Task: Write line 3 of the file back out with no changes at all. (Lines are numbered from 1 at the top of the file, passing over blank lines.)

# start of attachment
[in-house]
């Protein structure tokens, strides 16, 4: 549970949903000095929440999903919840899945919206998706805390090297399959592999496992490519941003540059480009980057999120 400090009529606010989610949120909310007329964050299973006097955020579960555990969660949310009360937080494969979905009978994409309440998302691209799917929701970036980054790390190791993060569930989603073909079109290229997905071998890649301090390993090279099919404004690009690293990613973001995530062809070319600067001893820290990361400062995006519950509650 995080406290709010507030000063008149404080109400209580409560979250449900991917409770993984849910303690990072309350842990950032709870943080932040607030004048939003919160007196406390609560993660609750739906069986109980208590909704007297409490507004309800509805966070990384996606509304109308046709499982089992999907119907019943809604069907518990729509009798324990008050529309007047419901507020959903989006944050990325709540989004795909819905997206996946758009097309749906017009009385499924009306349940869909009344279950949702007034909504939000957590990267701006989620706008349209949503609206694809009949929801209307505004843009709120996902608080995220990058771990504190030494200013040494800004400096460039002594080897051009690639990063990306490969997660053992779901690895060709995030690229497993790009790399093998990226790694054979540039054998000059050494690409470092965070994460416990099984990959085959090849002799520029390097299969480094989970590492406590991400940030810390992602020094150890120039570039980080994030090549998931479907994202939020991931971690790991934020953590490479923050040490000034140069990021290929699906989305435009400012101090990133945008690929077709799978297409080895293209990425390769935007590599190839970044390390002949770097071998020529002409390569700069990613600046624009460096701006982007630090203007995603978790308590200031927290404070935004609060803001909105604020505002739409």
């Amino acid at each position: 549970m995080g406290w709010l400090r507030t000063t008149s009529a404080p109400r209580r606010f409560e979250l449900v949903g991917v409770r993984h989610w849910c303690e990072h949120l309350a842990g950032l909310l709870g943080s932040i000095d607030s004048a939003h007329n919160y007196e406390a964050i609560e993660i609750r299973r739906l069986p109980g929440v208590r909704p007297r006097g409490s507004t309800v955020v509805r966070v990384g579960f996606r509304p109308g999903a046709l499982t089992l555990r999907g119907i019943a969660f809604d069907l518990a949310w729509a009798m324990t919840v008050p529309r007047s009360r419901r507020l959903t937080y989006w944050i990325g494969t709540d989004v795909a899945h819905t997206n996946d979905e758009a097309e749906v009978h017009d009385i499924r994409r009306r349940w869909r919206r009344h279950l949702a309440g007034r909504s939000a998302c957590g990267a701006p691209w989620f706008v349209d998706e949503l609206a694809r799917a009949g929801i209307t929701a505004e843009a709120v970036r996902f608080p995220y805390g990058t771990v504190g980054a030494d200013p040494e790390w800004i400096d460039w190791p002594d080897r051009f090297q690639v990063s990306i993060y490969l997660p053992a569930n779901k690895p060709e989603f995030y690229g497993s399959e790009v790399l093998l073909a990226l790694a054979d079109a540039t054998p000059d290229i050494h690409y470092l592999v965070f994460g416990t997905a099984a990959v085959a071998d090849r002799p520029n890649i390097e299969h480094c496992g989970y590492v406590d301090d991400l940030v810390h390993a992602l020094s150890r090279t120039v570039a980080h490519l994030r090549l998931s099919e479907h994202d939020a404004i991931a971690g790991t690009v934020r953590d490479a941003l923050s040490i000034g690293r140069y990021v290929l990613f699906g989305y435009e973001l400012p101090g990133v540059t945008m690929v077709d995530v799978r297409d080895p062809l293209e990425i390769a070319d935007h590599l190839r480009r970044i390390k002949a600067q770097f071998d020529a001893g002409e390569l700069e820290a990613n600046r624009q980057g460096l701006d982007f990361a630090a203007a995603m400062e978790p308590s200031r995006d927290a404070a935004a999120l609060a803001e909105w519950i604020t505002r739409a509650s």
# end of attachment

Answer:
């Amino acid at each position: 549970m995080g406290w709010l400090r507030t000063t008149s009529a404080p109400r209580r606010f409560e979250l449900v949903g991917v409770r993984h989610w849910c303690e990072h949120l309350a842990g950032l909310l709870g943080s932040i000095d607030s004048a939003h007329n919160y007196e406390a964050i609560e993660i609750r299973r739906l069986p109980g929440v208590r909704p007297r006097g409490s507004t309800v955020v509805r966070v990384g579960f996606r509304p109308g999903a046709l499982t089992l555990r999907g119907i019943a969660f809604d069907l518990a949310w729509a009798m324990t919840v008050p529309r007047s009360r419901r507020l959903t937080y989006w944050i990325g494969t709540d989004v795909a899945h819905t997206n996946d979905e758009a097309e749906v009978h017009d009385i499924r994409r009306r349940w869909r919206r009344h279950l949702a309440g007034r909504s939000a998302c957590g990267a701006p691209w989620f706008v349209d998706e949503l609206a694809r799917a009949g929801i209307t929701a505004e843009a709120v970036r996902f608080p995220y805390g990058t771990v504190g980054a030494d200013p040494e790390w800004i400096d460039w190791p002594d080897r051009f090297q690639v990063s990306i993060y490969l997660p053992a569930n779901k690895p060709e989603f995030y690229g497993s399959e790009v790399l093998l073909a990226l790694a054979d079109a540039t054998p000059d290229i050494h690409y470092l592999v965070f994460g416990t997905a099984a990959v085959a071998d090849r002799p520029n890649i390097e299969h480094c496992g989970y590492v406590d301090d991400l940030v810390h390993a992602l020094s150890r090279t120039v570039a980080h490519l994030r090549l998931s099919e479907h994202d939020a404004i991931a971690g790991t690009v934020r953590d490479a941003l923050s040490i000034g690293r140069y990021v290929l990613f699906g989305y435009e973001l400012p101090g990133v540059t945008m690929v077709d995530v799978r297409d080895p062809l293209e990425i390769a070319d935007h590599l190839r480009r970044i390390k002949a600067q770097f071998d020529a001893g002409e390569l700069e820290a990613n600046r624009q980057g460096l701006d982007f990361a630090a203007a995603m400062e978790p308590s200031r995006d927290a404070a935004a999120l609060a803001e909105w519950i604020t505002r739409a509650s």